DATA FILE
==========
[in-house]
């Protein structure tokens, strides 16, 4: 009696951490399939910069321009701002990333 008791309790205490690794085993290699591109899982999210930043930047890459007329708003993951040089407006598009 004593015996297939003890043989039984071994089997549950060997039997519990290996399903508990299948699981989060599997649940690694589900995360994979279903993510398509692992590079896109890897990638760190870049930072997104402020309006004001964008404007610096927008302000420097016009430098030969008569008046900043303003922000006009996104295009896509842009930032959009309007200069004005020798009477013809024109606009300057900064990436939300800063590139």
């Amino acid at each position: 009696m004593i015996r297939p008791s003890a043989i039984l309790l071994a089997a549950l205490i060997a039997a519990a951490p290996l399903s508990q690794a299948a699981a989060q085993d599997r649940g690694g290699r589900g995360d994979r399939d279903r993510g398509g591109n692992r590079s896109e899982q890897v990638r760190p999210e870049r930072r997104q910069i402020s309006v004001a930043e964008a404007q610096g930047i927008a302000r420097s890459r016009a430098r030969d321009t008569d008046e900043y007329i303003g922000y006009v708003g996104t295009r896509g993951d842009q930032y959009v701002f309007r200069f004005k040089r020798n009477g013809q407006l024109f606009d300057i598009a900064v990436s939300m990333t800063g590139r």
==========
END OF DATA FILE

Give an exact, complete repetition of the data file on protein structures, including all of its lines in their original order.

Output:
[in-house]
């Protein structure tokens, strides 16, 4: 009696951490399939910069321009701002990333 008791309790205490690794085993290699591109899982999210930043930047890459007329708003993951040089407006598009 004593015996297939003890043989039984071994089997549950060997039997519990290996399903508990299948699981989060599997649940690694589900995360994979279903993510398509692992590079896109890897990638760190870049930072997104402020309006004001964008404007610096927008302000420097016009430098030969008569008046900043303003922000006009996104295009896509842009930032959009309007200069004005020798009477013809024109606009300057900064990436939300800063590139």
């Amino acid at each position: 009696m004593i015996r297939p008791s003890a043989i039984l309790l071994a089997a549950l205490i060997a039997a519990a951490p290996l399903s508990q690794a299948a699981a989060q085993d599997r649940g690694g290699r589900g995360d994979r399939d279903r993510g398509g591109n692992r590079s896109e899982q890897v990638r760190p999210e870049r930072r997104q910069i402020s309006v004001a930043e964008a404007q610096g930047i927008a302000r420097s890459r016009a430098r030969d321009t008569d008046e900043y007329i303003g922000y006009v708003g996104t295009r896509g993951d842009q930032y959009v701002f309007r200069f004005k040089r020798n009477g013809q407006l024109f606009d300057i598009a900064v990436s939300m990333t800063g590139r």